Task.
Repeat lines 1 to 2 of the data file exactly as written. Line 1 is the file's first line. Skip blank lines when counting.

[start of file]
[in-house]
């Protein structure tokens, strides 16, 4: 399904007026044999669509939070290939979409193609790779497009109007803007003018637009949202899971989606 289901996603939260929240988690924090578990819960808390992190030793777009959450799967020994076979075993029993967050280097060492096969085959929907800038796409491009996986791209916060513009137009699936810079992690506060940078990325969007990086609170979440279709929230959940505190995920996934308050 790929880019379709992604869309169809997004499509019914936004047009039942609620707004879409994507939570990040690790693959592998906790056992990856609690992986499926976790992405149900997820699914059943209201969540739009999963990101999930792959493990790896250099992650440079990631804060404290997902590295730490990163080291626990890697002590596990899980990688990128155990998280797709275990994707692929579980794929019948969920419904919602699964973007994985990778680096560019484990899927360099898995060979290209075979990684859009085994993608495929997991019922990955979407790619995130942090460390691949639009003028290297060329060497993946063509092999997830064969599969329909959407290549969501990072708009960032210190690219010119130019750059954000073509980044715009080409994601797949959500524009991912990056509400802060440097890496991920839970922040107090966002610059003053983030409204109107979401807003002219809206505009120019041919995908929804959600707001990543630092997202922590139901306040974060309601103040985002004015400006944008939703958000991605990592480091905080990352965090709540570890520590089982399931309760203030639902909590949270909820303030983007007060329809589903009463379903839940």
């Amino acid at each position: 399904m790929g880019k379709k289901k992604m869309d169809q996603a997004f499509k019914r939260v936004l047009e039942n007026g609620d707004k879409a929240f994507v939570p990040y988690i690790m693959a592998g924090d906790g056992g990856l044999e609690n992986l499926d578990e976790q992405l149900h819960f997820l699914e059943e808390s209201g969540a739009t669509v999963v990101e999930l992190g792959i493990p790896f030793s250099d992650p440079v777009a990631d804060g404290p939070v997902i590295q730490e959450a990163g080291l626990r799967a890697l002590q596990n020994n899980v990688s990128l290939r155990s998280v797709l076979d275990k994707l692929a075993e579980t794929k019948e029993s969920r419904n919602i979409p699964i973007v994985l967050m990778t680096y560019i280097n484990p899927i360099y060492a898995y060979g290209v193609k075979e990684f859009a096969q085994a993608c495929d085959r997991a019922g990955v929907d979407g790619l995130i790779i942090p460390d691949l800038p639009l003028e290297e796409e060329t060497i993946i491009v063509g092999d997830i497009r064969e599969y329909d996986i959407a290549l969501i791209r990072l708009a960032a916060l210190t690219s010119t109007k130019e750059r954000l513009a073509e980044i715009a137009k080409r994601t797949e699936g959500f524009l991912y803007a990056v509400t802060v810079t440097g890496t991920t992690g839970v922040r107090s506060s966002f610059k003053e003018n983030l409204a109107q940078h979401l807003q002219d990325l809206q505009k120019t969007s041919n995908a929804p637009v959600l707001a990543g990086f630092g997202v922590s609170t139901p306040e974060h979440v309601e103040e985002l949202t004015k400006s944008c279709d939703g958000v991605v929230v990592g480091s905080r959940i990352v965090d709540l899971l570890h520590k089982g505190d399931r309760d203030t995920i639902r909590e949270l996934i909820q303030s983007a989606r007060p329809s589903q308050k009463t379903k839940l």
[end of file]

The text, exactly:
[in-house]
């Protein structure tokens, strides 16, 4: 399904007026044999669509939070290939979409193609790779497009109007803007003018637009949202899971989606 289901996603939260929240988690924090578990819960808390992190030793777009959450799967020994076979075993029993967050280097060492096969085959929907800038796409491009996986791209916060513009137009699936810079992690506060940078990325969007990086609170979440279709929230959940505190995920996934308050 790929880019379709992604869309169809997004499509019914936004047009039942609620707004879409994507939570990040690790693959592998906790056992990856609690992986499926976790992405149900997820699914059943209201969540739009999963990101999930792959493990790896250099992650440079990631804060404290997902590295730490990163080291626990890697002590596990899980990688990128155990998280797709275990994707692929579980794929019948969920419904919602699964973007994985990778680096560019484990899927360099898995060979290209075979990684859009085994993608495929997991019922990955979407790619995130942090460390691949639009003028290297060329060497993946063509092999997830064969599969329909959407290549969501990072708009960032210190690219010119130019750059954000073509980044715009080409994601797949959500524009991912990056509400802060440097890496991920839970922040107090966002610059003053983030409204109107979401807003002219809206505009120019041919995908929804959600707001990543630092997202922590139901306040974060309601103040985002004015400006944008939703958000991605990592480091905080990352965090709540570890520590089982399931309760203030639902909590949270909820303030983007007060329809589903009463379903839940």